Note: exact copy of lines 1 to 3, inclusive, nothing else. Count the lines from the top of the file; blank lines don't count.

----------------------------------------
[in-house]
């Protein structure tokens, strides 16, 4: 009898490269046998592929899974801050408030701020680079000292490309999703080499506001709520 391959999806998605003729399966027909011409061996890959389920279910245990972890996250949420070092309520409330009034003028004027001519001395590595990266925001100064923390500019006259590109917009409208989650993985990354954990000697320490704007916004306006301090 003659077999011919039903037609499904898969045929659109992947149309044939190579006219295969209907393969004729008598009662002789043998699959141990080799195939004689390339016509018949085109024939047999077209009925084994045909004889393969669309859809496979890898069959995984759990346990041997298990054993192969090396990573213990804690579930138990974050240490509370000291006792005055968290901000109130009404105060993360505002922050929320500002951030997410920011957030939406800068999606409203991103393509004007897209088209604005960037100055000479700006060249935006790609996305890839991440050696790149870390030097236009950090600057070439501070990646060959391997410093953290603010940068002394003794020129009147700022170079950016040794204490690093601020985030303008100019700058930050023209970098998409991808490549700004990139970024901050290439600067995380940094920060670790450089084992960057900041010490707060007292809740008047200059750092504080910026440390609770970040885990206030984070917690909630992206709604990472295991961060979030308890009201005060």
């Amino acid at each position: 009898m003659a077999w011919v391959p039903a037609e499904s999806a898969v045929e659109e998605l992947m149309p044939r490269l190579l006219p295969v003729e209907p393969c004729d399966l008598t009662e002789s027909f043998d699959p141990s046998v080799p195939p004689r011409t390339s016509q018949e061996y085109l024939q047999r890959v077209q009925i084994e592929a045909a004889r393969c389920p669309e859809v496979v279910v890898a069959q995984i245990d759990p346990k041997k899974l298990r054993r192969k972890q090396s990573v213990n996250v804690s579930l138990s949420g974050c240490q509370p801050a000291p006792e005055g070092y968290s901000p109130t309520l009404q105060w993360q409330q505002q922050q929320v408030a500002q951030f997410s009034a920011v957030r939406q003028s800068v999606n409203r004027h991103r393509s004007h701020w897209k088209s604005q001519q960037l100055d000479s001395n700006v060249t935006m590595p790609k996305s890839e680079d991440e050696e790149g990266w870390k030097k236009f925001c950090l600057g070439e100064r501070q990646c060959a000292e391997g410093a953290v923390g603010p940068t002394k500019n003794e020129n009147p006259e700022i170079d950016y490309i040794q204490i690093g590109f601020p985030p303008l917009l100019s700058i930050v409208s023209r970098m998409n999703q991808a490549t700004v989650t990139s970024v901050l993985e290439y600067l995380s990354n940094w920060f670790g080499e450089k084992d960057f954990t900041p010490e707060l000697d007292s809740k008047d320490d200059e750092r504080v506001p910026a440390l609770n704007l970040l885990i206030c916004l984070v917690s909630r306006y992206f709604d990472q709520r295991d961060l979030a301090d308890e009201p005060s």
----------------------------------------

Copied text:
[in-house]
């Protein structure tokens, strides 16, 4: 009898490269046998592929899974801050408030701020680079000292490309999703080499506001709520 391959999806998605003729399966027909011409061996890959389920279910245990972890996250949420070092309520409330009034003028004027001519001395590595990266925001100064923390500019006259590109917009409208989650993985990354954990000697320490704007916004306006301090 003659077999011919039903037609499904898969045929659109992947149309044939190579006219295969209907393969004729008598009662002789043998699959141990080799195939004689390339016509018949085109024939047999077209009925084994045909004889393969669309859809496979890898069959995984759990346990041997298990054993192969090396990573213990804690579930138990974050240490509370000291006792005055968290901000109130009404105060993360505002922050929320500002951030997410920011957030939406800068999606409203991103393509004007897209088209604005960037100055000479700006060249935006790609996305890839991440050696790149870390030097236009950090600057070439501070990646060959391997410093953290603010940068002394003794020129009147700022170079950016040794204490690093601020985030303008100019700058930050023209970098998409991808490549700004990139970024901050290439600067995380940094920060670790450089084992960057900041010490707060007292809740008047200059750092504080910026440390609770970040885990206030984070917690909630992206709604990472295991961060979030308890009201005060």
């Amino acid at each position: 009898m003659a077999w011919v391959p039903a037609e499904s999806a898969v045929e659109e998605l992947m149309p044939r490269l190579l006219p295969v003729e209907p393969c004729d399966l008598t009662e002789s027909f043998d699959p141990s046998v080799p195939p004689r011409t390339s016509q018949e061996y085109l024939q047999r890959v077209q009925i084994e592929a045909a004889r393969c389920p669309e859809v496979v279910v890898a069959q995984i245990d759990p346990k041997k899974l298990r054993r192969k972890q090396s990573v213990n996250v804690s579930l138990s949420g974050c240490q509370p801050a000291p006792e005055g070092y968290s901000p109130t309520l009404q105060w993360q409330q505002q922050q929320v408030a500002q951030f997410s009034a920011v957030r939406q003028s800068v999606n409203r004027h991103r393509s004007h701020w897209k088209s604005q001519q960037l100055d000479s001395n700006v060249t935006m590595p790609k996305s890839e680079d991440e050696e790149g990266w870390k030097k236009f925001c950090l600057g070439e100064r501070q990646c060959a000292e391997g410093a953290v923390g603010p940068t002394k500019n003794e020129n009147p006259e700022i170079d950016y490309i040794q204490i690093g590109f601020p985030p303008l917009l100019s700058i930050v409208s023209r970098m998409n999703q991808a490549t700004v989650t990139s970024v901050l993985e290439y600067l995380s990354n940094w920060f670790g080499e450089k084992d960057f954990t900041p010490e707060l000697d007292s809740k008047d320490d200059e750092r504080v506001p910026a440390l609770n704007l970040l885990i206030c916004l984070v917690s909630r306006y992206f709604d990472q709520r295991d961060l979030a301090d308890e009201p005060s």